Battling Stigma

Bipolar disorder, 5150s, and ECT — oh my! All of these are laden with stigma. Many people have the misconception that someone with bipolar disorder is happy one minute and sad the next. That would be ultra-ultra rapid cycling. Also, as is in my case of bipolar II, there are usually many more episodes of depression than hypomania. Hypomania for me can mean having extra energy and excitement, not sleeping, and being really productive. I rarely get impulsive and am never promiscuous. Basically, I have a wider range of emotions than most people. I can get really excited, and I can also have debilitating crashes. Of course, there are many times when I am “normal.” I go about my day and feel average. I can feel good and it not be hypomania, and I can feel bad and it not be depression. Everyone has their ups and downs.

Now for 5150s. That is involuntary hospitalization. I have seen people talk about it as a horrible thing to be avoided at all costs. Even some people in the mental health field seem to have a stigma against them. I would like the set the record straight. Yes, it can be scary. We as humans value our autonomy and no one wants to be held against their will. I know my initial story of my first 5150 was like a scene from a horror movie. However, they are not all like that! My third 5150 was actually quite enjoyable. I met a lot of people my age and felt a good sense of camaraderie, understanding, and support.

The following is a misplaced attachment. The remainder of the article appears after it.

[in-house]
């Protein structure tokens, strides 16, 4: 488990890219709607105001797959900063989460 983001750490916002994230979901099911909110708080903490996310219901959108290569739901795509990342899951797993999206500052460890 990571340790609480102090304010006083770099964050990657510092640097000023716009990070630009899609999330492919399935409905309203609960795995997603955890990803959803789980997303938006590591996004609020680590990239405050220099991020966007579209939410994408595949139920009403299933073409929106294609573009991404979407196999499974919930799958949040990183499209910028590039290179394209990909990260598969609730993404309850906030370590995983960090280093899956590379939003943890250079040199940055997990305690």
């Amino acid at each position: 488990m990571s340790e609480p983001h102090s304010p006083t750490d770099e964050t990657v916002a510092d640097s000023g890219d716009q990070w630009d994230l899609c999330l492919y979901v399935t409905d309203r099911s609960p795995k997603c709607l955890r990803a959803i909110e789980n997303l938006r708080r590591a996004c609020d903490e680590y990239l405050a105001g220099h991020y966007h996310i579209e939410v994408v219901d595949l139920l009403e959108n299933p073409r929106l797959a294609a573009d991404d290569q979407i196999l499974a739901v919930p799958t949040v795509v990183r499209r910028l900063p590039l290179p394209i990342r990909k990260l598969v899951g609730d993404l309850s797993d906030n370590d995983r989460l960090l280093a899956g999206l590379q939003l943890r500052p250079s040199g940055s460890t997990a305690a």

The following is my personal advice and what works for me: the point I would like the make is 5150s can save your life! If you are really at the point of killing yourself, PLEASE tell someone! Call Suicide Prevention (1–800–273–8255) or 911. Your life is worth it. During my stay, I got assessed by a psychiatrist, had my physical health checked, and participated in group therapy. Every time, for me, the act of being hospitalized shakes me out of suicidality. When I leave the hospital, I am much more committed to life.

On to ECT — electro convulsion therapy, formerly known as electroshock therapy. You probably have horror images from movies in your head right now. You may think ECT is outdated and barbaric. I would like to state for the record it was none of those things. It can really help with severe depression. It helped me come out of an extremely dark place. Also, it is treated as an outpatient surgery. I had wonderful nurses, an IV, and full anesthesia. I did not feel any pain, and the procedure itself lasts a very short time. There was a team of health workers devoted to my care. I was tended to after I woke up and given juice. I had someone drive me home. I believe ECT can be a good option for certain people.

As with anything, please get informed before judging! :)